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RUNDU, 31 March 2020, TON: The Ministry of Environment, Forestry and Tourism spokesperson, Romeo Muyunda, says national parks are open for business despite the Covid-19, which prompted President Hage Geingob to issue a directive to all government workers and the private sector to operate from home for the next 14 days, except those providing essential services such as food retail shops.
“Our staff are also taking measures to stay safe; park rangers are also listed under critical services, so they are on duty in our parks to look into issues of security when it comes to poaching,” he said.
“So, those people or poachers that are thinking we are going to overlook security should be warned our parks will be patrolled as we always do. So, poaching and related dealings are still a risky business for those perpetrators involved, as our park rangers are busy at work,” he continued. Muyunda stated that all office staff are attending to work from home but highlighted that park rangers are on duty and are still monitoring the situation as well as seeing who is visiting the parks.
“If there’s any risk at all, then we will make a decision but for now, our parks are fully operational; the same measures that are being implemented anywhere else around our country, like when entering the shop or facility you get sanitised at the entrance, we are doing that,” he said.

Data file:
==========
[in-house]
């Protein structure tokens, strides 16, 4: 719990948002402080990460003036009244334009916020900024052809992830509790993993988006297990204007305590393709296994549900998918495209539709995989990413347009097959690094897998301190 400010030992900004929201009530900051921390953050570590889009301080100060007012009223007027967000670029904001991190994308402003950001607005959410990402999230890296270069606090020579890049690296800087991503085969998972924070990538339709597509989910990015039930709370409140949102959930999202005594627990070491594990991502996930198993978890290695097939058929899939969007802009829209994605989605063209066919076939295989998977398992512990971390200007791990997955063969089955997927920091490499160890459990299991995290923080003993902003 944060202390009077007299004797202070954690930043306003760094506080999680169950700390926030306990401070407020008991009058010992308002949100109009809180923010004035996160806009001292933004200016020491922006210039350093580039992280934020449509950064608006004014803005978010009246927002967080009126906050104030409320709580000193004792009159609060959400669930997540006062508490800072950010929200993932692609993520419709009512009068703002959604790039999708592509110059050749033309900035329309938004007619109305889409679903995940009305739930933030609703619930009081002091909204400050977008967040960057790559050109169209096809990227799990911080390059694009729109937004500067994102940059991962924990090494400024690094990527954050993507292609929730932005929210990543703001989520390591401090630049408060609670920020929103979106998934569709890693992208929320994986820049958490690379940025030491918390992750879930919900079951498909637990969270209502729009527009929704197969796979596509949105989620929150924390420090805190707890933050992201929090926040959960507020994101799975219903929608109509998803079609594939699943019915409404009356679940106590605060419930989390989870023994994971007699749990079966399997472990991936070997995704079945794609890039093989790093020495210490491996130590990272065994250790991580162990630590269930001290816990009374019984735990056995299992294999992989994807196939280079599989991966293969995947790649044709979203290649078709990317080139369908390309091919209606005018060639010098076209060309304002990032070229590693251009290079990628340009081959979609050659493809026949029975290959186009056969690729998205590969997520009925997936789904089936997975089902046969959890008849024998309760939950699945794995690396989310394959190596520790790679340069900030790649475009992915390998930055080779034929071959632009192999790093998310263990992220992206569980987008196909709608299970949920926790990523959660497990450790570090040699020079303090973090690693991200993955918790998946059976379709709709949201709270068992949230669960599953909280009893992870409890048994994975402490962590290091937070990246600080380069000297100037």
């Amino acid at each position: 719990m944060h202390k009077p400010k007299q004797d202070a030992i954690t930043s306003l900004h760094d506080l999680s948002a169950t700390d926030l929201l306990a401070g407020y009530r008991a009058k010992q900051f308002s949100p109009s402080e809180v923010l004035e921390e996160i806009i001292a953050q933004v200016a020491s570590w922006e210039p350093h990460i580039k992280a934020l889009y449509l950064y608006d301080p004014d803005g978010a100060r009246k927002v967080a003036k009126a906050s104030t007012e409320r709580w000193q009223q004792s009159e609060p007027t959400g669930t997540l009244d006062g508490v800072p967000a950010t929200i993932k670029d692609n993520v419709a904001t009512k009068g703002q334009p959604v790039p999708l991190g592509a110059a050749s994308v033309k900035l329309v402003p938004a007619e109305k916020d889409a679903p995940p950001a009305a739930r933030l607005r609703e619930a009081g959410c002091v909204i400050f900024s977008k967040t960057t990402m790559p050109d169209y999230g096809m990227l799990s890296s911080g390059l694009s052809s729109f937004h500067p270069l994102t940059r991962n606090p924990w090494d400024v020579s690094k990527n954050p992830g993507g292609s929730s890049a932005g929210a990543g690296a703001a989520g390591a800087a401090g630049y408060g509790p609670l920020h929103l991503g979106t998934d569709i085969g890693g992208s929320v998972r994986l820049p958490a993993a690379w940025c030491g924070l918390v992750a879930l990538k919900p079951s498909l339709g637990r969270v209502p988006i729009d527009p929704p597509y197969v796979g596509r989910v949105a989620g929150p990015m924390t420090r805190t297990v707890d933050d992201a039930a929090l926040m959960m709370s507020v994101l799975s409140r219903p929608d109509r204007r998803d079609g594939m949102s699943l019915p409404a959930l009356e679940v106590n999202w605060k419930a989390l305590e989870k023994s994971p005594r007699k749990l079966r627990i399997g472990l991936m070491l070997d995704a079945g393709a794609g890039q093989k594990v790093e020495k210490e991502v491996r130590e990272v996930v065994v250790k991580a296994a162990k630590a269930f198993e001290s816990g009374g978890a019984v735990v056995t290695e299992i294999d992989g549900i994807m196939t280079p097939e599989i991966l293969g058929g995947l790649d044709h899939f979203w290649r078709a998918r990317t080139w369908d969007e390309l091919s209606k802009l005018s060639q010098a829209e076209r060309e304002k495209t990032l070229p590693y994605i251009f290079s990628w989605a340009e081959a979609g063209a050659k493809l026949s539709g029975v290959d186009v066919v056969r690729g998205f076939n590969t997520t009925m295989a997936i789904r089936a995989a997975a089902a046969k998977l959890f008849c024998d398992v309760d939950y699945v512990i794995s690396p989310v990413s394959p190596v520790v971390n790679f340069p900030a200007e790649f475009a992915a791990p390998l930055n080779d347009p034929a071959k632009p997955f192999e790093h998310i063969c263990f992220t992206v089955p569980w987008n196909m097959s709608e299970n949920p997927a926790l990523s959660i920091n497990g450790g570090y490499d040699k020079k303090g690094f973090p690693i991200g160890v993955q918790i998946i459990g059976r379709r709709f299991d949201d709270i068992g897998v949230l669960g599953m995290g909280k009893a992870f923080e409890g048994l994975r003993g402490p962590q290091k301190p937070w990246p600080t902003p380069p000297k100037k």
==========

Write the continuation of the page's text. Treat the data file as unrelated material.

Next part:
“We have staff members who are explaining the importance of using or spraying hands with sanitisers to visitors and also just to share important information to visitors whenever they are visiting our parks; we encourage them to alert the authorities whenever they feel the symptoms of Covid-19,” he added.
The parks are still open for business for people who still want to visit, noting that perhaps some tourists are still in the country. “We are following all the measures that were put in place by the state – no gatherings of more than 10 people – in addition to all the other activities that were discouraged and other preventative measures. But in most cases, it is business as usual at the parks,” he said.
Namibia has 20 national parks from Bwabwata National Park in Kavango East, Etosha National Park in Kunene region, Khaudum National Park in Kavango East, Mangetti National Park in Kavango West and Mudumu National Park in Zambezi, along with Nkasa Rupara National Park, to name a few.
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